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Gray and Richards in message to the current Wolves as League Cup win celebrated

From left, John Richards (slightly obscured), Mel Eves (holding League Cup winners tankard), George Berry, Norman Bell, Kenny Hibbitt and Geoff Palmer.

Andy Gray and John Richards re-united to hit the target with a message to the current Wolves heroes as the club’s last major trophy win was celebrated.

Gray, who scored the only goal in the 1980 League Cup final against Nottingham Forest, sent a video message which was broadcast in front of his former team-mates and 130 supporters at a charity lunch at the Mount Hotel in Tettenhall Wood, Wolverhampton, to celebrate the 40th anniversary of the Wembley success.

And the message was clear: To truly stand comparison with the 1980 side, Nuno Espirito Santo’s exciting side need to win some silverware.

“I’m sorry I can’t be with you guys but I am elsewhere in the world – in Qatar – doing some stuff on the Premier League,” said Gray, now 64.

“I would love to have been there but I just want to say I’m thinking of you all and I hope you have a wonderful time.

“I can’t believe it was 40 years ago – it only seems like yesterday. It was a brilliant day, and a brilliant night.

“It’s hard to believe we have not won anything (major) since, but by the looks of the current team, they are getting closer.”

Gray’s strike partner Richards agreed, saying: “I think they (current team) are a great team with some real quality players.

“But they have to seize this chance and win something, like we did.”

A full re-run of the final was played while the guests enjoyed a three-course meal, and eyebrows were raised at some of the incidents.

A late challenge from Forest right back Viv Anderson that caught Richards across the left knee and only warranted a free kick was deemed a red-card offence now by Premier League referees assessor Kenny Hibbitt.

The Wolves legend also claimed VAR would have awarded a goal for Richards’s effort disallowed for impeding goalkeeper Peter Shilton, a minute before Gray’s winning strike.

Richards was joined by fellow League Cup winners Geoff Palmer, George Berry, Hibbitt, Mel Eves and Norman Bell, while 1970s favourite Phil Parkes and ex-midfielder Dale Rudge also attended the event, hosted by Wolves fanatic Jason Guy, while former Molineux favourite Steve Daley put the questions to his old team-mates.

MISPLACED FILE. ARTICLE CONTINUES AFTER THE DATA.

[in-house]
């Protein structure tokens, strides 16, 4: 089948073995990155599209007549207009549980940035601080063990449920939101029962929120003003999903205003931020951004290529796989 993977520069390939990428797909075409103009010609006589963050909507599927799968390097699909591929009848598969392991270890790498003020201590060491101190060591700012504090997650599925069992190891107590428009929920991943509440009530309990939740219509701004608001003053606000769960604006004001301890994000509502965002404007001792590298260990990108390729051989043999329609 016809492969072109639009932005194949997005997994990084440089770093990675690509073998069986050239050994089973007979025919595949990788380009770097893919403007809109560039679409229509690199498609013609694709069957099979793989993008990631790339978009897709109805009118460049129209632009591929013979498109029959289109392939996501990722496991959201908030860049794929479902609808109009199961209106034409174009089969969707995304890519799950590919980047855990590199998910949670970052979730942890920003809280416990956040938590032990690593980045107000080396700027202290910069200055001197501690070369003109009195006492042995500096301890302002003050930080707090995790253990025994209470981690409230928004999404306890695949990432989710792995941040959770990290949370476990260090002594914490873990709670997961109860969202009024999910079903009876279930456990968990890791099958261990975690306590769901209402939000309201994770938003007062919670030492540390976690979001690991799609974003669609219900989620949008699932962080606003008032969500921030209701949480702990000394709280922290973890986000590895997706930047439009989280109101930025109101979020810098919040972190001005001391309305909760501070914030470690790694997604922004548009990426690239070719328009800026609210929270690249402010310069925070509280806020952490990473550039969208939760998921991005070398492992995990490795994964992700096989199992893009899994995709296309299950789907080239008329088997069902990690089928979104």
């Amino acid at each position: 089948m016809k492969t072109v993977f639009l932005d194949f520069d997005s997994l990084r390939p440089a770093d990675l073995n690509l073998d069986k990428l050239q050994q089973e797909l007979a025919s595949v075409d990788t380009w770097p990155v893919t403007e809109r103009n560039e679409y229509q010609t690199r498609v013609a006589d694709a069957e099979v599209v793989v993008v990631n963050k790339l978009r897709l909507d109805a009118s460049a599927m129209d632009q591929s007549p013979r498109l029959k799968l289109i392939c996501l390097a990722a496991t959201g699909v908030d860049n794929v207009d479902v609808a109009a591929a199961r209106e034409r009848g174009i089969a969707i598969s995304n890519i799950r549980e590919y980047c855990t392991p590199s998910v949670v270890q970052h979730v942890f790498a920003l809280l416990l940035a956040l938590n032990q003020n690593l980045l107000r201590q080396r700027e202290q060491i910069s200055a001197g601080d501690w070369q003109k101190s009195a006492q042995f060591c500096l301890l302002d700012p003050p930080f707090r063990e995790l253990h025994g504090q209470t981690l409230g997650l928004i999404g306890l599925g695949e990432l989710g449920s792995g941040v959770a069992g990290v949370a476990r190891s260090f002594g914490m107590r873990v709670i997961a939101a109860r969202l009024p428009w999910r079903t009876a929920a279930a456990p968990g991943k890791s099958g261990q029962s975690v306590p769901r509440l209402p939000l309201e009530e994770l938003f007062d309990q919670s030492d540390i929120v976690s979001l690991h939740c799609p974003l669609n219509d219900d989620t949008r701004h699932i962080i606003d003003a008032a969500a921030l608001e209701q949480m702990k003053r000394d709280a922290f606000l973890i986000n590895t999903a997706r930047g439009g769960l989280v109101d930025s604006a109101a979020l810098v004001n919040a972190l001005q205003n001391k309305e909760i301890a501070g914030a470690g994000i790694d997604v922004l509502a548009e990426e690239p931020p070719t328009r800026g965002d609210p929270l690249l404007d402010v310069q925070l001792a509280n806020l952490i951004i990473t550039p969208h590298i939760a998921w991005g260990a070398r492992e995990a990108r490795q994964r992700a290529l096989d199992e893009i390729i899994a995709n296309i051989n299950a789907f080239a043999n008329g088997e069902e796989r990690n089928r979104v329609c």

Berry and Bell travelled down from their homes in the north west, while Hibbitt journeyed up from the Cotswolds.

Manager John Barnwell, Gray, Colin Brazier and Willie Carr sent their apologies. Carr’s specialist warned it would be unwise for him to attend for concerns over risk of infection after he underwent a kidney transplant in January 2019.

The real winner was charity, and a total of £2,425.98 was raised from a raffle and an auction, which will be divided between the three chosen charities – Breast Cancer Now, Birmingham Children’s Hospital and Promise Dreams.

After the screening of the game, each player was interviewed on stage by Daley about their playing careers.

With Daley playfully excluded from the photographs beforehand because he wasn’t involved in either of Wolves’ League Cup wins, the theme very much one of banter.

Richards joked that Daley’s clubs knew they were due a Wembley appearance when they sold him after Wolves got there in 1980 after selling him to Manchester City in 1979, with City promptly making it to the FA Cup final in 1981, just a few months after he left for the United States.

Daley introduced his close friend Palmer by saying he spent 14 years as a professional footballer followed by 16 years in the police force ‘but never stopped an attack!’

Palmer was later asked why he was nicknamed ‘Zico’, which brought the response ‘Just Google Burnley v Wolves, April 2, 1983’, when the former full back scored with a spectacular free kick for the only goal of the televised game.

Renowned mickey-taker Daley then said to Eves: “There were only two things that stopped you being an absolute legend at Wolves . . . your feet!” editor Tim Nash won a ‘true or false’ raffle based on a Wolves-themed 1980 League Cup quiz.

Nash has agreed to donate his prize – a framed picture signed by eight of the Molineux favourites who played in the final – to Claire Elliott’s gofundme page to raise money for her to receive vital cancer treatment not available on the NHS.